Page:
Heuer Bundeswehr 3H

Heuer Bundeswehr 3H

Why We Love It

Watches do more than tell time. They also tell stories.

Some of the most epic stories are those of military watches- be they dive watches, field watches, or pilots watches. Among pilots watches, Heuer Bundeswehrs have achieved an almost cult like following. As most of you know, when it comes to military watches, we can't get enough.

The example we have today is a cut above the rest. Not only does it have a supremely clean bezel, dial, and warmly patinated lume, it also features the often sought 3H signature (more on that in the story).

A pilot's watch should be a few things- large, legible, and ideally a flyback chronograph. The Heuer Bundeswehr doesn't just check these boxes, it blows them away.

And lets be honest, when you put a Bundeswehr on a proper bund-strap, it looks way more tough than you do.

The Story

The Heuer Bundeswehr was designed for the sole purpose of use in military aviation. It was General Issue for pilots in the air forces of many nations (including the Italian Air Force, under the brand Leonidas, which Heuer acquired in the 60s) but is best-known for its use by the Luftwaffe of West Germany. From the 1960s to the 1970s, the "Bund" (as it's affectionately known) saw a range of dial configurations, which are broken down here on On The Dash.

There's one tell-tale sign that a Bund might have seen military service (or, to put less fine of a point on it, is from the period in which the Bund was issued to the Luftwaffe). It's one little symbol, in bright red above 6 o'clock on the dial: the letters "3H" surrounded by a circle. This indicates that the luminescent material on the numerals is tritium (Hydrogen-3). As one can tell from OnTheDash's breakdown, the 3H symbol came in four different variations, with the characters in varying sizes. However, no matter the size of the 3H symbol, it meant one thing: the watch can be dated to the 1960s to 1970s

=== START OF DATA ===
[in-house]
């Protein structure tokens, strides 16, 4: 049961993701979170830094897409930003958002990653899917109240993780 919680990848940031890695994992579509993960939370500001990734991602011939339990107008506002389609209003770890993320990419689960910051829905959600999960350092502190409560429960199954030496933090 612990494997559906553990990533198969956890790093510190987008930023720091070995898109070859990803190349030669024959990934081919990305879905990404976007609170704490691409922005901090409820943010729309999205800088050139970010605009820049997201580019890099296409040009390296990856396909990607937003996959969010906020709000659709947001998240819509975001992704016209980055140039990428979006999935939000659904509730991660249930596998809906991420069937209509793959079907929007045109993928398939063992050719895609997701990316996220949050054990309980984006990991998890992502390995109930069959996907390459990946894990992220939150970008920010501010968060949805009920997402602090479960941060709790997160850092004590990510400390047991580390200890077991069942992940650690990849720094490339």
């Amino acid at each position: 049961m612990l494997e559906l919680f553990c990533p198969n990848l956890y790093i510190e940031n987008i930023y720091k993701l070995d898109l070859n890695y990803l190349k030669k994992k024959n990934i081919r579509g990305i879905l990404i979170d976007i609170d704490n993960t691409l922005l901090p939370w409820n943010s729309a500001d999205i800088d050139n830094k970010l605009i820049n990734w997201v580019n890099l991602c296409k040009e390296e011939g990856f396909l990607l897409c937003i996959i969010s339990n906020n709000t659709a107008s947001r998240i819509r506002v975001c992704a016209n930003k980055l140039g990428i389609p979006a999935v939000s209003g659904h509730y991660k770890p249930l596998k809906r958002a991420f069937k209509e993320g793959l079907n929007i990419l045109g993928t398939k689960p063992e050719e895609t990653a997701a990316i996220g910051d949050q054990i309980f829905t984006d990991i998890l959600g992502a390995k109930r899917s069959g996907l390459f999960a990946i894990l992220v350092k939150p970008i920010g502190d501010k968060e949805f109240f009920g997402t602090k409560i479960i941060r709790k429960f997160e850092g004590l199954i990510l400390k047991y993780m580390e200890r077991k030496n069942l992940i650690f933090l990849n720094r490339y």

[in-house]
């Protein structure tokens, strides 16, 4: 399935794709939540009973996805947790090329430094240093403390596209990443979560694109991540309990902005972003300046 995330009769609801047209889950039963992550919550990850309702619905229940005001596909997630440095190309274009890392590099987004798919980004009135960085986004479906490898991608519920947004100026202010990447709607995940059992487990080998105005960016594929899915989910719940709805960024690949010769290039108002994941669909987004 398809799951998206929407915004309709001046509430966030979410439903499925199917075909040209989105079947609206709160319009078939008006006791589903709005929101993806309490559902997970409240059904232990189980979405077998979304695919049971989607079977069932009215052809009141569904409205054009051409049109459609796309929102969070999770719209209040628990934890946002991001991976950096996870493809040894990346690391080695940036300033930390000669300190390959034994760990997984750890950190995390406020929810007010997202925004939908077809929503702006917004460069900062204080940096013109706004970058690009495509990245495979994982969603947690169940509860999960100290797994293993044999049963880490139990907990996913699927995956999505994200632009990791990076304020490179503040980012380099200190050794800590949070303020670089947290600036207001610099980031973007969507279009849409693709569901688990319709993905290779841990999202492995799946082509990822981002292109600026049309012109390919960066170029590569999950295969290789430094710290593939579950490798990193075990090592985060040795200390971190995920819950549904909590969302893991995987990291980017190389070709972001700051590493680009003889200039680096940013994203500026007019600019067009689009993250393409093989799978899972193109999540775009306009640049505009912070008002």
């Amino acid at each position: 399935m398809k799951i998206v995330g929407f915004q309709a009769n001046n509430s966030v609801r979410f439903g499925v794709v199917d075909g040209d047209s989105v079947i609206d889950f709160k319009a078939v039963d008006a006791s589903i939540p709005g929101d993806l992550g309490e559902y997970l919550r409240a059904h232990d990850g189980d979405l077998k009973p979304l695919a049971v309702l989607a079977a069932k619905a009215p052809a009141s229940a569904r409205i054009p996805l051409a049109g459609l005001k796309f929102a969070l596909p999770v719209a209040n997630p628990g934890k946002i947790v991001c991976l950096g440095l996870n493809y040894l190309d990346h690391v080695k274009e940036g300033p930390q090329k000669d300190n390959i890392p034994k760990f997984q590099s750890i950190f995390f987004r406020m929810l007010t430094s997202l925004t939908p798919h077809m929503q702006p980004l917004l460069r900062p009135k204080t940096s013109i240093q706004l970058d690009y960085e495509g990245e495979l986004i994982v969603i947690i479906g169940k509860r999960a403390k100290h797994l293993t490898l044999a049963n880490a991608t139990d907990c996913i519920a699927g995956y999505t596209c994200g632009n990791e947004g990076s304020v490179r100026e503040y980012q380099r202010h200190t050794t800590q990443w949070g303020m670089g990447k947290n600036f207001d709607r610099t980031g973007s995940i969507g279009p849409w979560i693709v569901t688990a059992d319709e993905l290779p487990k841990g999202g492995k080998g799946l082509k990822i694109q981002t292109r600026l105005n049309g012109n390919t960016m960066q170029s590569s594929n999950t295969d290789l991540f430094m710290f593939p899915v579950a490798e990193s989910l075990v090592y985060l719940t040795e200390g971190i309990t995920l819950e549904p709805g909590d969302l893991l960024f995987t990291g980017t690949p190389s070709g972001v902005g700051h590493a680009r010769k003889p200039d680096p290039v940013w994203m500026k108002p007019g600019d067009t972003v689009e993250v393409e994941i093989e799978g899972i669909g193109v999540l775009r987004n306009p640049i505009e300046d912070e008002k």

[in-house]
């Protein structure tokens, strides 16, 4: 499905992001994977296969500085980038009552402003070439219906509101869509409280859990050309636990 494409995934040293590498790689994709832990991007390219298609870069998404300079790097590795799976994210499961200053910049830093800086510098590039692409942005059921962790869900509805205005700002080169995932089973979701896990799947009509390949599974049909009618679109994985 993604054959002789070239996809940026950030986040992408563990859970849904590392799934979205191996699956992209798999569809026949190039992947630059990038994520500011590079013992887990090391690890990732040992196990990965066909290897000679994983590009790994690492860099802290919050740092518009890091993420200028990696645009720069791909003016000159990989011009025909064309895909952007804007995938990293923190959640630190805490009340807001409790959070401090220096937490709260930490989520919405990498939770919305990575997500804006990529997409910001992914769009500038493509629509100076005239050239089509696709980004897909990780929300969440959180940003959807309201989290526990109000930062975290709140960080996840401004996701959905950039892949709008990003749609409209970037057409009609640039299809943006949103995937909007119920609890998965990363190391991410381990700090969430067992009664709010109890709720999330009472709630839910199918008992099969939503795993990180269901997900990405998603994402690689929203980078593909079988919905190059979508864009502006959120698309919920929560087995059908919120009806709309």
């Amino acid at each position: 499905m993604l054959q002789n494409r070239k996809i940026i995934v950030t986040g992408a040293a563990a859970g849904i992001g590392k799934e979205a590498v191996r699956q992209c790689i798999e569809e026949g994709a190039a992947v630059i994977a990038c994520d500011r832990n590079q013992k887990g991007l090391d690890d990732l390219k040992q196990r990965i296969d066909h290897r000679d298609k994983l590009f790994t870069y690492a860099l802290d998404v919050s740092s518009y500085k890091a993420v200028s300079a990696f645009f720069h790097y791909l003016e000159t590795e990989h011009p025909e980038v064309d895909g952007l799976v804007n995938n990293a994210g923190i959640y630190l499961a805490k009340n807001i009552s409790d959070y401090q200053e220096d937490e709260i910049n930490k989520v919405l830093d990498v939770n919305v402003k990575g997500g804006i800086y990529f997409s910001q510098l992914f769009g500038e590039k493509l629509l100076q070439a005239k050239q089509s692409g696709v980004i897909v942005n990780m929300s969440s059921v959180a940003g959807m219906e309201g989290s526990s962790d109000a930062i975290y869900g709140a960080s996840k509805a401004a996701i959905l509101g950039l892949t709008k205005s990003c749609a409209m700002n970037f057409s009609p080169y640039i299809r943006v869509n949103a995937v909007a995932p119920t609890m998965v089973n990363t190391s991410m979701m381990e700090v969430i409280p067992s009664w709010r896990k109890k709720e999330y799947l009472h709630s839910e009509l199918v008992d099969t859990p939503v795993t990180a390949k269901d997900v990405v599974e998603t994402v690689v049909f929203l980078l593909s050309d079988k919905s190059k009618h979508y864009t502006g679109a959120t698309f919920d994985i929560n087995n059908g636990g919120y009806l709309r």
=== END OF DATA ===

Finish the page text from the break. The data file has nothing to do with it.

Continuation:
As with many military watches, the Bund is a front-loader, with the movement being secured by the screw-mounted case back that is attached to the bezel. The Bund, being a manually-wound flyback chrono, used a host of Valjoux movements, from the Valjoux 22 to the Caliber 220 to the Caliber 230. Sturdy, dependable, it's the sort of watch you want strapped to your wrist whether you're dodging enemy fighters at 35,000 feet or engaged in more terrestrial pursuits.


SKU: AS03200

Corrosion-resistant steel case is approximately 43mm (excluding the crown and pushers). Valjoux 22 manually-winding fly-back chronograph movement.

Overall Condition: The case is in fantastic condition overall showing minimal wear consistent with age and use. Luminous matte black dial is near perfect condition with richly patinated puffy lume. Unsigned crown. Caseback engraved 'Bundeswehr 6645-12-146-3774.

Includes black leather bund strap with steel pin buckle.

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